David Bourget (Western Ontario)
David Chalmers (ANU, NYU)
Rafael De Clercq
Ezio Di Nucci
Jonathan Jenkins Ichikawa
Jack Alan Reynolds
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Philosophical Psychology 14 (3):327 – 338 (2001)
The language of evolutionary biology and psychology is built on concepts applicable in the first instance to individual strategic rationality but extended to the level of genetic explanation. Current discussions of mental disorders as evolutionary adaptations would apply that extended language back to the individual level, with potentially problematic moral/political implications as well as possibilities of confusion. This paper focuses on one particularly problematic area: the explanation of women's greater tendency to depression. The suggestion that there are "good evolutionary reasons" for depression makes sense, and might be helpful to note in therapy, as implying that the tendency is not a defect. However, evolutionary adaptiveness should not be confused with individual or psychological adaptiveness. Besides making reference to an earlier environment, it presupposes a strategic standpoint that may not accord with the legitimate interests of the individual, as this example makes vivid.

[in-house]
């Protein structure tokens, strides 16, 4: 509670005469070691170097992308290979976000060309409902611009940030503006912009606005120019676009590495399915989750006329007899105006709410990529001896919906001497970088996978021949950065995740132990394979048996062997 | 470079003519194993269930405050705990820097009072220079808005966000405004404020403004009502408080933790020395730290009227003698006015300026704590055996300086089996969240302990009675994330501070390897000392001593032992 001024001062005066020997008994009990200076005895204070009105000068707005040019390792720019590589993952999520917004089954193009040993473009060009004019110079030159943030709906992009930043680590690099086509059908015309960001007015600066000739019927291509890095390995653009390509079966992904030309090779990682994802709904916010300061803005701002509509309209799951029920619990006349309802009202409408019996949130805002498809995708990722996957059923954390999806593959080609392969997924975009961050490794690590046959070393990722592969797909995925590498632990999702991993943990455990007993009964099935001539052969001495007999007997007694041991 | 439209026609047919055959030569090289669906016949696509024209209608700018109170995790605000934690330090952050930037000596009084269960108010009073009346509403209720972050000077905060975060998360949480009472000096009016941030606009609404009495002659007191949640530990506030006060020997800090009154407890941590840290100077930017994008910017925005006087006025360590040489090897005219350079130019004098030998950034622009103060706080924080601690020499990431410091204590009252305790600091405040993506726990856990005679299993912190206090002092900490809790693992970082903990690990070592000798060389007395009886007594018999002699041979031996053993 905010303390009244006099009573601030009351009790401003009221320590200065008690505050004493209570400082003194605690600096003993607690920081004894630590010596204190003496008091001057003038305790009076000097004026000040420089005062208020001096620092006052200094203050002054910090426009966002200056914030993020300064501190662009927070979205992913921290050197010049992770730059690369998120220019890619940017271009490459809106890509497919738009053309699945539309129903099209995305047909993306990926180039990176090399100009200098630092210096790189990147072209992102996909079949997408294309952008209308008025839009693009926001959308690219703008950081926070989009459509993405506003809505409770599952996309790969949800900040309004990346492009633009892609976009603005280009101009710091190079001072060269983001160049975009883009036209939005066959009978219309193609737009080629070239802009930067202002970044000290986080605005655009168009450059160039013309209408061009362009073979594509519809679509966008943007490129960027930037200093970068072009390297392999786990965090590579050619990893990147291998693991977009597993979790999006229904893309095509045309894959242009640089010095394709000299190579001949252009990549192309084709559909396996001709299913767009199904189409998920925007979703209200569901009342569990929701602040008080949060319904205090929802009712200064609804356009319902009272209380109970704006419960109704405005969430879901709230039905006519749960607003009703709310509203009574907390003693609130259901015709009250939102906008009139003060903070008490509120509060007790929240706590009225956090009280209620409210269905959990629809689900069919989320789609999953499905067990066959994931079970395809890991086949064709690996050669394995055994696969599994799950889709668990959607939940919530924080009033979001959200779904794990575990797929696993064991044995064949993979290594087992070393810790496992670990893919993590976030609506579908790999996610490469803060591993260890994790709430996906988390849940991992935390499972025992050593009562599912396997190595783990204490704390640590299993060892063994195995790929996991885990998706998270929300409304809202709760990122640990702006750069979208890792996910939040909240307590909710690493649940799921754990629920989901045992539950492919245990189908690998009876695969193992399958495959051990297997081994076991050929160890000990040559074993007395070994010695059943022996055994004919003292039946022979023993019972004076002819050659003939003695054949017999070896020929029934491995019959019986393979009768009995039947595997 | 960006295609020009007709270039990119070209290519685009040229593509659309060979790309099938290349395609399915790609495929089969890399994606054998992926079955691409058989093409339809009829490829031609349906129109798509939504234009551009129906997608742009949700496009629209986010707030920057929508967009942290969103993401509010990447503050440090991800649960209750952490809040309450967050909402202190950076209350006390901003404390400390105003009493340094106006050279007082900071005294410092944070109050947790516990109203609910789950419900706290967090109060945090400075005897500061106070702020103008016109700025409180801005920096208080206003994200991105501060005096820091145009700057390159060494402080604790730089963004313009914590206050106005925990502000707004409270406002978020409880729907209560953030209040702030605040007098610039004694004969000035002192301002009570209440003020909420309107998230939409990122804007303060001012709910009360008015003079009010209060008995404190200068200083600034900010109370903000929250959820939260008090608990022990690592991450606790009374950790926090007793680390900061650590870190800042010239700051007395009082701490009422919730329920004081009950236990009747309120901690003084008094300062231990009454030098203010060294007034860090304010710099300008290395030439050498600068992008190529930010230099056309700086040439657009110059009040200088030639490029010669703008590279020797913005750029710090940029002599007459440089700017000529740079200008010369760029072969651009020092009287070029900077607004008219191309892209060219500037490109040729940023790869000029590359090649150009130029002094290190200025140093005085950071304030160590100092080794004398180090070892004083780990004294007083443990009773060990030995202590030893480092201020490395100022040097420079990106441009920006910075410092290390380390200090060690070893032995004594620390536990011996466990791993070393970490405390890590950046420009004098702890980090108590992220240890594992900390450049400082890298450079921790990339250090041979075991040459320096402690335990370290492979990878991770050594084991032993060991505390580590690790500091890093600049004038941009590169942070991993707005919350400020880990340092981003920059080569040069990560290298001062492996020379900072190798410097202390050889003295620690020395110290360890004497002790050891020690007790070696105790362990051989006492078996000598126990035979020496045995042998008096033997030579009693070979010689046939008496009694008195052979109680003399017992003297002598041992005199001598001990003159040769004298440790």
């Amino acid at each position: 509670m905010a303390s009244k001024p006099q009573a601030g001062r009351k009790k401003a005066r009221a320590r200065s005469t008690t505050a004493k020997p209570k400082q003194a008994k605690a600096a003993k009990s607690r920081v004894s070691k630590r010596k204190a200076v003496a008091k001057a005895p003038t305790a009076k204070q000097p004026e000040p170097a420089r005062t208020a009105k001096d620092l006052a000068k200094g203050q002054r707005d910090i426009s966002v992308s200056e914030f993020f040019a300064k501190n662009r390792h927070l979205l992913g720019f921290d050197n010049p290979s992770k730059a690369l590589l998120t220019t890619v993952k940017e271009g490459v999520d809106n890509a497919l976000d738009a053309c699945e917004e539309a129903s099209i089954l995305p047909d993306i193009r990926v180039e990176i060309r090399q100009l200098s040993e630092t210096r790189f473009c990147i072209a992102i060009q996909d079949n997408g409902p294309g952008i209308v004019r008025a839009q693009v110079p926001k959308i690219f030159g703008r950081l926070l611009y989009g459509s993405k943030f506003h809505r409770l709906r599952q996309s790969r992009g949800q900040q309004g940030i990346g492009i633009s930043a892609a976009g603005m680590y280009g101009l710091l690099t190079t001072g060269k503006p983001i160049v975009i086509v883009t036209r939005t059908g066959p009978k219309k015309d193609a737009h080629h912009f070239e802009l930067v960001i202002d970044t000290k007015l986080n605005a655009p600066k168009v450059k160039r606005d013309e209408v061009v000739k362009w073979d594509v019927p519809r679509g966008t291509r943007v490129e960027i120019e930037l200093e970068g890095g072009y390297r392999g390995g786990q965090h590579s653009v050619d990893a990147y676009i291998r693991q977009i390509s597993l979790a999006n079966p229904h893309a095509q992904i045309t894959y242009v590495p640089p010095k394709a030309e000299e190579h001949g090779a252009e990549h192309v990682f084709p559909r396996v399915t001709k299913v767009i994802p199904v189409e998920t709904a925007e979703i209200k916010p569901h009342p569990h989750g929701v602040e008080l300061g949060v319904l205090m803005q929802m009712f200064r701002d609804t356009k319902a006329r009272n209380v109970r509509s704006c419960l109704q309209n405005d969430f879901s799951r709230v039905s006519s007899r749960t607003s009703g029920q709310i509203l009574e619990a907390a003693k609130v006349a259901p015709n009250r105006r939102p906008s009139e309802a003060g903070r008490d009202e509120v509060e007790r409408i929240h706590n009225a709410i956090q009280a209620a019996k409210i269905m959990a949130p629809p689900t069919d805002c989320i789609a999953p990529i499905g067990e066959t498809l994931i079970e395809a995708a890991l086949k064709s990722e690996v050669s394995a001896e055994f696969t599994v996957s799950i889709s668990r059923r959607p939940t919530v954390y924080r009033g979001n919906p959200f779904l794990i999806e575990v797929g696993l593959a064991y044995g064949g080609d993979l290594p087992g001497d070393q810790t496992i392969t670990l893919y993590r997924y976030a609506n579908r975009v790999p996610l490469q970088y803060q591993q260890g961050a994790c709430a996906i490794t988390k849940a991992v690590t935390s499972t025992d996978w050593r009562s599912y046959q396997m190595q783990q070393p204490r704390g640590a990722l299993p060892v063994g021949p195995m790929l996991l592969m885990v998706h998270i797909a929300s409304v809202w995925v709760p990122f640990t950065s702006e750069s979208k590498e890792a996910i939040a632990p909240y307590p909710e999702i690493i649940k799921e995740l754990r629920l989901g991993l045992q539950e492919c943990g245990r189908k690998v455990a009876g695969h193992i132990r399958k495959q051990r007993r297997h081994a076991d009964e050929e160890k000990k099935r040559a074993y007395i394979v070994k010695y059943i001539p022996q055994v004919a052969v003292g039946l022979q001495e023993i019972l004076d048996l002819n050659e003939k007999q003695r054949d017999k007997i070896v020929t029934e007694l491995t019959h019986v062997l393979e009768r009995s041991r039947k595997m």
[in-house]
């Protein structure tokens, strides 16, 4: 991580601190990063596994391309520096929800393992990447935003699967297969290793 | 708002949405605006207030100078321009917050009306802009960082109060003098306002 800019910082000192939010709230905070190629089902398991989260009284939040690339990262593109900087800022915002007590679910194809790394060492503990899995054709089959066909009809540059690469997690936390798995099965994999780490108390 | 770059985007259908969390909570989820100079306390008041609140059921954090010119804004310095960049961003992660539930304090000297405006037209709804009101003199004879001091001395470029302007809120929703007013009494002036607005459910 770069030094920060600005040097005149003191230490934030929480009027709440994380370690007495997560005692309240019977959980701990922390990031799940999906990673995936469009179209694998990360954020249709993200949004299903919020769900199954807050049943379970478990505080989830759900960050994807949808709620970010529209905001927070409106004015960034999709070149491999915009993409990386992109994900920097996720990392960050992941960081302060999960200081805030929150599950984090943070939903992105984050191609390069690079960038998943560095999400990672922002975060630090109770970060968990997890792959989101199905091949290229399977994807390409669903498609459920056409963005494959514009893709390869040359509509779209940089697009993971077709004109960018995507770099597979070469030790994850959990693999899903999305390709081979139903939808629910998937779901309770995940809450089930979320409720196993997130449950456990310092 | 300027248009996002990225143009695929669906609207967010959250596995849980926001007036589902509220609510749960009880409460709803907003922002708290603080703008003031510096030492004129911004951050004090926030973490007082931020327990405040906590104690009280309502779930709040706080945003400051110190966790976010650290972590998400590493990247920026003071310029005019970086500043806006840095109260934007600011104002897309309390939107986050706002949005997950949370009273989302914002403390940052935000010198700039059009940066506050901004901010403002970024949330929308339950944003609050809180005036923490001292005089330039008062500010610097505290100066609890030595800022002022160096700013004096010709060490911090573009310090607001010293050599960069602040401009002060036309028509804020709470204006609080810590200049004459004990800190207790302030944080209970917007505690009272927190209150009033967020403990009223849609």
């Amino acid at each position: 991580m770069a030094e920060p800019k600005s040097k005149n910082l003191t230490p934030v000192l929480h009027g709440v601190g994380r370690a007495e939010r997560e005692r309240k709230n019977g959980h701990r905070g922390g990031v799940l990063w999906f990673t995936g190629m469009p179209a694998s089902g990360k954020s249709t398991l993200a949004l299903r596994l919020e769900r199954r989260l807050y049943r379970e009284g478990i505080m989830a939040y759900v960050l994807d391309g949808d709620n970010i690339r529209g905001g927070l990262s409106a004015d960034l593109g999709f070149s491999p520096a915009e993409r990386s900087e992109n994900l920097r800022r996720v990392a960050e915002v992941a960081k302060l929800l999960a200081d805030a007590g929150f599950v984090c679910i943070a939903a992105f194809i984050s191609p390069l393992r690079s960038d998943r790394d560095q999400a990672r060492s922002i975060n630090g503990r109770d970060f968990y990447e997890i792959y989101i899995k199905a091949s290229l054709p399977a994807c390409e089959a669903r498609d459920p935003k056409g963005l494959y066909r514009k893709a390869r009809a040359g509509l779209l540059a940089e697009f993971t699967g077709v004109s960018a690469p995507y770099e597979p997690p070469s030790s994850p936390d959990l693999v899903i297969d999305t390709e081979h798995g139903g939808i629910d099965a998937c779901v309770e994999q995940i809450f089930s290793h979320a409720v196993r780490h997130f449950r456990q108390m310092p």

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Edward O. Wilson, Arthur L. Caplan, Daniel G. Freedman & Michael Ruse (1982). On Human Nature. Ethics 92 (2):327-340.
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Citations of this work BETA
S. N. Glackin (2010). Tolerance and Illness: The Politics of Medical and Psychiatric Classification. Journal of Medicine and Philosophy 35 (4):449-465.
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